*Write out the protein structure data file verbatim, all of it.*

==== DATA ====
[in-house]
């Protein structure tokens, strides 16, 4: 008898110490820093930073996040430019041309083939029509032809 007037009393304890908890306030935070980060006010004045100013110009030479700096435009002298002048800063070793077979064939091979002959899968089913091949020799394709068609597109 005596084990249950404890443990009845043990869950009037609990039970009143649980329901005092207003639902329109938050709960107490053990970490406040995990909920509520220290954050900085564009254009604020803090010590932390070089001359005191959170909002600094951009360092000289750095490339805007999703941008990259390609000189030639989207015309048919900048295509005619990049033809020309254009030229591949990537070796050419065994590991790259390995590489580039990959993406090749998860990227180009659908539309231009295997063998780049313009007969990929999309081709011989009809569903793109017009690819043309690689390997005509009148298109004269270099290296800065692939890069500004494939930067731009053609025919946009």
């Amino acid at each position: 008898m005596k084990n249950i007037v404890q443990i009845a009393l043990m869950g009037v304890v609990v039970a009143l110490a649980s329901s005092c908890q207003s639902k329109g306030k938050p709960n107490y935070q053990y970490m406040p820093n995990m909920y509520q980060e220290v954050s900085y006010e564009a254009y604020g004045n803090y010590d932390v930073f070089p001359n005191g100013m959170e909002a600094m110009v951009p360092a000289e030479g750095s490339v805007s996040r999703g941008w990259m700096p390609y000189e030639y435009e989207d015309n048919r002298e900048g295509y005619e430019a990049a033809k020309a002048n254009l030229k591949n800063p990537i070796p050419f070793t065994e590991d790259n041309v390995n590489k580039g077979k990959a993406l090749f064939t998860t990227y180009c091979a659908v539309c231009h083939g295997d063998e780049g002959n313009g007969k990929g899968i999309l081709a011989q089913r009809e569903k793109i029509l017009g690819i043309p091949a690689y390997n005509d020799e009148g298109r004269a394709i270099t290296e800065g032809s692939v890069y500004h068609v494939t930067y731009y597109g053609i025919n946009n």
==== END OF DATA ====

[in-house]
């Protein structure tokens, strides 16, 4: 008898110490820093930073996040430019041309083939029509032809 007037009393304890908890306030935070980060006010004045100013110009030479700096435009002298002048800063070793077979064939091979002959899968089913091949020799394709068609597109 005596084990249950404890443990009845043990869950009037609990039970009143649980329901005092207003639902329109938050709960107490053990970490406040995990909920509520220290954050900085564009254009604020803090010590932390070089001359005191959170909002600094951009360092000289750095490339805007999703941008990259390609000189030639989207015309048919900048295509005619990049033809020309254009030229591949990537070796050419065994590991790259390995590489580039990959993406090749998860990227180009659908539309231009295997063998780049313009007969990929999309081709011989009809569903793109017009690819043309690689390997005509009148298109004269270099290296800065692939890069500004494939930067731009053609025919946009």
């Amino acid at each position: 008898m005596k084990n249950i007037v404890q443990i009845a009393l043990m869950g009037v304890v609990v039970a009143l110490a649980s329901s005092c908890q207003s639902k329109g306030k938050p709960n107490y935070q053990y970490m406040p820093n995990m909920y509520q980060e220290v954050s900085y006010e564009a254009y604020g004045n803090y010590d932390v930073f070089p001359n005191g100013m959170e909002a600094m110009v951009p360092a000289e030479g750095s490339v805007s996040r999703g941008w990259m700096p390609y000189e030639y435009e989207d015309n048919r002298e900048g295509y005619e430019a990049a033809k020309a002048n254009l030229k591949n800063p990537i070796p050419f070793t065994e590991d790259n041309v390995n590489k580039g077979k990959a993406l090749f064939t998860t990227y180009c091979a659908v539309c231009h083939g295997d063998e780049g002959n313009g007969k990929g899968i999309l081709a011989q089913r009809e569903k793109i029509l017009g690819i043309p091949a690689y390997n005509d020799e009148g298109r004269a394709i270099t290296e800065g032809s692939v890069y500004h068609v494939t930067y731009y597109g053609i025919n946009n």